Parents rally for teachers, urge province to meet their demands

As Ottawa parents await news of further strike action by the province's elementary teachers, some are vowing to stand strong behind the unions.

About 50 people marched in solidarity with teachers' unions Sunday

A few dozen Ottawa parents marched in support of the province's teachers Sunday, starting in Confederation Park and making their way through the downtown. (Natalia Goodwin/CBC )

As Ottawa parents await news of further strike action by the province's elementary teachers, some are vowing to stand strong behind the unions.

The Elementary Teachers' Federation of Ontario (EFTO) has said that details of their latest phase of job action — set to begin March 23 — would be announced Monday.

Even with the potential for further walkouts looming, however, dozens of parents marched through Ottawa's downtown Sunday to show their support.

"We'd like the government to hear our message, which is that parents are on the side of teachers," said Claudia Ratchjen, a parent and organizer of the weekend protest.

"We'd like them to meet their demands. We think if teachers are happy, kids will be happy."

A parent holds a sign in support of teachers during Sunday's march. (Natalia Goodwin/CBC )

Class size makes 'a real difference'

Last week, the Ontario government said it would backtrack on high school class size increases, offering an average class size of 23 students — just one more than last year's levels— instead of the 28 it originally proposed.

The province also cancelled a plan for mandatory online learning.

However, it refused to budge on wage or benefit hikes or a class-size increase for elementary schools.

Marie-Lynne Sauvé said that while her family has had to scramble on some of the strike days, it's worth it if her daughter's class size comes down.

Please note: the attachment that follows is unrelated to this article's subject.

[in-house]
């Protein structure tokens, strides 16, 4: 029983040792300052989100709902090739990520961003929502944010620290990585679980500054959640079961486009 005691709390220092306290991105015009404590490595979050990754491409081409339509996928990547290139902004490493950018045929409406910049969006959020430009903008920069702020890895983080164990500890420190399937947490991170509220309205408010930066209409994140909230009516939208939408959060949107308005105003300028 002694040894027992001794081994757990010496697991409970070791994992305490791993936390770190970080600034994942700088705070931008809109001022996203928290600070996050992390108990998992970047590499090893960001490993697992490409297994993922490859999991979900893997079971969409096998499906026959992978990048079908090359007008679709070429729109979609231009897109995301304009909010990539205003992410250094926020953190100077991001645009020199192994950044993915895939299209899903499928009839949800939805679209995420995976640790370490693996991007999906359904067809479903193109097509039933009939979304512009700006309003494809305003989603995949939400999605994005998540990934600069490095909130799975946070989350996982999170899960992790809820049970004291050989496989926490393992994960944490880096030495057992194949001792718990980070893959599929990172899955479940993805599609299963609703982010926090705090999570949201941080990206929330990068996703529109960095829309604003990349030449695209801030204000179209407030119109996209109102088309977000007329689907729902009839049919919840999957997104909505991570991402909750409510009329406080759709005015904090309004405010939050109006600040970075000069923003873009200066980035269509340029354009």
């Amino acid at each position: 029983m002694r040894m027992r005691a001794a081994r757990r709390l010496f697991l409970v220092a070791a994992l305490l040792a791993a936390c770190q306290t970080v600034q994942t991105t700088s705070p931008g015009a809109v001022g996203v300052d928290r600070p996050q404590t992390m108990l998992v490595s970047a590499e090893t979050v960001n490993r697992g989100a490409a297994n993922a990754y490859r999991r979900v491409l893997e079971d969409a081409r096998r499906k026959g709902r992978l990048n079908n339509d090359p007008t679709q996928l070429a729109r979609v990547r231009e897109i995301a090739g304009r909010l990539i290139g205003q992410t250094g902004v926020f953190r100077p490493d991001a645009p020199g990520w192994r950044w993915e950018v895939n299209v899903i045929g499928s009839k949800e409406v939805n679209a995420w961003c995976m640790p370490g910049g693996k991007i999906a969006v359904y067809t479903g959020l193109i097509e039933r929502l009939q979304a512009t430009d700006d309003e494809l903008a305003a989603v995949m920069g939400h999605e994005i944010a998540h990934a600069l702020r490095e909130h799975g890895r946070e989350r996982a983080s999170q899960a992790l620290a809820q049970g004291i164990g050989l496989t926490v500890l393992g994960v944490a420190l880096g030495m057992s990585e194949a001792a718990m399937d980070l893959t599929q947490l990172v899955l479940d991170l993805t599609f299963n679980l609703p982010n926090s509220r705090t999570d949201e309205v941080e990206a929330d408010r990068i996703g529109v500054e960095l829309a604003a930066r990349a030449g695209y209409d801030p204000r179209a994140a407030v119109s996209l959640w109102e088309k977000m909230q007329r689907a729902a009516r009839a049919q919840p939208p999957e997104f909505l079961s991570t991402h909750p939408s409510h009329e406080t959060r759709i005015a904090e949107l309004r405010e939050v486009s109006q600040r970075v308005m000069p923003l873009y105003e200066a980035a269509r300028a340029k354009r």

Last year, there were 21 students in her daughter's class, Sauvé said — and now it's up to 27. 

Marie-Lynne Sauvé and her daughter Jena Messier, who's in Grade 5, both believe class sizes in Ontario are too large. (Natalia Goodwin/CBC )

"It makes me feel like the priorities aren't in the right place," she said.

"It makes a real difference when my daughter's in class and she has a calm class. She comes home and she's calmer, and she's able to focus on her learning."

Jana Messier, Sauvé's daughter, is in Grade 5. She said the current size of her class means she can't concentrate.

"Just a small amount of children makes a big difference, so I think they should take down the number of people in our class," she said. "And they should pay [our teachers] better."

Not just parents concerned

Paul Turcot has had to help care for his grandchildren during the strikes, and while he's happy to do it, he wants to see their school year go back to normal.

"This [job action] has been going on for a long time, and what the unions are asking for sounds to me as quite reasonable. And I'm not sure the government is negotiating in good faith," he said. 

"I mean, they are releasing stuff in the public, but they seem not to be meeting with the union leadership. So that doesn't seem to me as a good way to proceed."

Grandparents Paul Turcot and Denise Beaulieu say they're concerned for the future of education in Ontario. (Natalia Goodwin/CBC )

While ETFO is set to announce the latest phase of its job action, other unions have already signalled they're backing away from rotating strikes for the time being.

The Ontario Secondary School Teachers' Federation (OSSTF) said last week it would be pausing walkouts to minimize the disruption to students during March break, instead expanding its work-to-rule campaign.

The Association des enseignantes et des enseignants franco-ontariens (AEFO), which represents thousands of French-language teachers, has decided to hold off striking until March 27.

The Ontario Catholic Teachers' Association last held job action on March 5. 


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